On the Street: The trouble with a metal roof, local connection and success story

Posted: Mar. 9, 2013 12:01 am Updated: Apr. 6, 2013 8:02 pm


DARNED METAL ROOF: An area homeowner who had a metal roof installed on his home last summer recently experienced two of the problems associated with such roofs simultaneously. A cellphone call came in one day while a second round of heavy snow was falling and the cell signal was garbled because of the metal and perhaps the snow as well. Stepping outdoors, the man got a little better reception and loudly asked the caller to repeat what had been said. That's when a large chunk of snow just over the man's head broke loose and hit him. To top it all off, it was a wrong number, on his wife's phone, and she thought the man's snowy encounter was funny.

LOCAL CONNECTION: Jase, Si, Willie and the rest of the gang on "Duck Dynasty," one of the most popular shows on cable television, visited the Danken Trail restaurant in Monroe, La., to eat barbecue. Footage from their visit was aired as part of the "Drag Me to Glory" episode that first appeared on the A&E Channel on Nov. 28 and has aired multiple times in reruns. The Danken Trail is owned by Dave Johnson, who lived in Quincy for 35 years and is the son of former Adams County Coroner Wayne Johnson. His mother, Christina, still lives in Quincy. The show is about the Robertson family, which owns a thriving duck call business and stays true to their family values and lifestyle. "What you see on TV is how they are," Johnson said. "They're as common as can be. They've been in here a couple of times. Mountain Man (a neighbor to the Robertson and a semi-regular cast member) was just in here to buy banana pudding the other day. They're all just laid back people."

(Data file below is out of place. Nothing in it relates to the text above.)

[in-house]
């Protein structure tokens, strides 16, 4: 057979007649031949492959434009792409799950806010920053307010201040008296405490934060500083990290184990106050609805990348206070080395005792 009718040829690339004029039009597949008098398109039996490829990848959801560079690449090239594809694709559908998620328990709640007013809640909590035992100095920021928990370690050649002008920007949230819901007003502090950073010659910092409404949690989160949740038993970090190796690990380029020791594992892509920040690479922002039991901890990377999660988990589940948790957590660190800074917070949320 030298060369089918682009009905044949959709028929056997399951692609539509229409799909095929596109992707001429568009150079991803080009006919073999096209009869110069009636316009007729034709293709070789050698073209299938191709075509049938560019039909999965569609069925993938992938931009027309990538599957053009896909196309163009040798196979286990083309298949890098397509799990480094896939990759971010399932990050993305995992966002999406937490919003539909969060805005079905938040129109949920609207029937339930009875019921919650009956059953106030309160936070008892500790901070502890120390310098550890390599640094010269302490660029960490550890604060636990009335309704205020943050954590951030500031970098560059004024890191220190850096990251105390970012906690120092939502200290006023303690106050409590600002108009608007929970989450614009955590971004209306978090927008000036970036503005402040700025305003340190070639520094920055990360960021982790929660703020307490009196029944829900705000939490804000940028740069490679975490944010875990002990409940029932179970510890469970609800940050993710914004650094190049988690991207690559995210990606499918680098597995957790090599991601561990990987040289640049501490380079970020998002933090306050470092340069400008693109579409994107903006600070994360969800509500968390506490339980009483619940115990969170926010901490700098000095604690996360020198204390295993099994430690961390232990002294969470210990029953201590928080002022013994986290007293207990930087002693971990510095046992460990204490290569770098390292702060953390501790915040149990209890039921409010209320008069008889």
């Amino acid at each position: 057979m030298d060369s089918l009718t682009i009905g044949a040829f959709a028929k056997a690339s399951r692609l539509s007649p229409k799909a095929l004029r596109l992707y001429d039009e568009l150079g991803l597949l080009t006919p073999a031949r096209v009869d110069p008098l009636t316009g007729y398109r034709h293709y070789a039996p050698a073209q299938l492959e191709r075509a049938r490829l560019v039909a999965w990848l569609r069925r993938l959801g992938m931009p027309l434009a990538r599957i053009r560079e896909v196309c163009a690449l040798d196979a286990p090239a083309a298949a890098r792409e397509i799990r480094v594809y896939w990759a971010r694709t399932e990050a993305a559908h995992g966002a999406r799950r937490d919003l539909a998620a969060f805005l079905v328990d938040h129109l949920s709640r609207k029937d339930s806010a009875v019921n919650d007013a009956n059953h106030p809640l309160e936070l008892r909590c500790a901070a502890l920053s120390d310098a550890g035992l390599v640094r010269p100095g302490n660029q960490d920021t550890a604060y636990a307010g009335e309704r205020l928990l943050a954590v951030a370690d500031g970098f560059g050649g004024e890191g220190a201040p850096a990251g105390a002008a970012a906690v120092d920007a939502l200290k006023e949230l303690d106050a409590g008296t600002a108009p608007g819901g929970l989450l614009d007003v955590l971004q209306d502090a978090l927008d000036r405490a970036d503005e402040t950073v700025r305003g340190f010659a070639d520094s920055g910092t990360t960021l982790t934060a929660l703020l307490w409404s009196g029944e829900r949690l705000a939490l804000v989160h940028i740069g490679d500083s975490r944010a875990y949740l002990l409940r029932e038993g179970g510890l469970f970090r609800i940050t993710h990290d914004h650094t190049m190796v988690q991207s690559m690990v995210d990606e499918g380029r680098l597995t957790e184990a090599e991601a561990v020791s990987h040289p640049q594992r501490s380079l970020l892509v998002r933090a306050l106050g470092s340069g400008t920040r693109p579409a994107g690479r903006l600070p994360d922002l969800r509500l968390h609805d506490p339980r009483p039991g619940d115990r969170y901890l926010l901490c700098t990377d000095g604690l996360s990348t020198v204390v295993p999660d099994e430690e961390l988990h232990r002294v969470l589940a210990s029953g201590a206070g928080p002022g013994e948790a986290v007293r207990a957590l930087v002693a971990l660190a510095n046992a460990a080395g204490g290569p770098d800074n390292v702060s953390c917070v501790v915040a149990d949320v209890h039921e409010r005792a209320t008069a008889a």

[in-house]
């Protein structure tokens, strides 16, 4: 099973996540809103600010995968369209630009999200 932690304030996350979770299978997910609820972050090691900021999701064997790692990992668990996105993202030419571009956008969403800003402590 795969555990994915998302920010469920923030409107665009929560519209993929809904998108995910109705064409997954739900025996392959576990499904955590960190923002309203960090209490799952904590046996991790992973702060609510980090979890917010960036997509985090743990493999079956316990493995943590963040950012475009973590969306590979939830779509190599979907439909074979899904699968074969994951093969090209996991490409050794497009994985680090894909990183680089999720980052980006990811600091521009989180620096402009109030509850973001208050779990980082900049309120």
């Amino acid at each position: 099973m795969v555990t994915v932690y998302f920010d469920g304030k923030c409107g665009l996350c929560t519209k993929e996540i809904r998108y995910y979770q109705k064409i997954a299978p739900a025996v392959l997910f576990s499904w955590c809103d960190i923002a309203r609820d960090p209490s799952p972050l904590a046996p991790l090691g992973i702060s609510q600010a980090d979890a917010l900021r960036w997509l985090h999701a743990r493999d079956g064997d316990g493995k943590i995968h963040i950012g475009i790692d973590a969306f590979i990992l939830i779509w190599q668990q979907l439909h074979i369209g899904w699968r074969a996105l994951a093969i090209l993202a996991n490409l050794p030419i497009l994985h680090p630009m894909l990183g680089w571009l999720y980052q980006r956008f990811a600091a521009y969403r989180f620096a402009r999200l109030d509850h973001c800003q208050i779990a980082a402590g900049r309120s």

ANOTHER SUCCESS STORY: For the second straight year, Jasmine Cobb's decision to forego receiving birthday presents in lieu of donations to the American Cancer Society was a success. The 11-year-old Quincy girl collected $1,097 -- and climbing, up from $955 in 2012. Jasmine's idea was to honor her grandfather, Phillip Cobb, a cancer survivor. The Cobb family hosted the event at March 2 the Good Samaritan Home Social Room. Donations are still coming in, according to Jasmine's mom, Brooke Cobb.


On the Street is a compilation of tips and tidbits gathered by The Herald-Whig staff. Readers may contribute by email at


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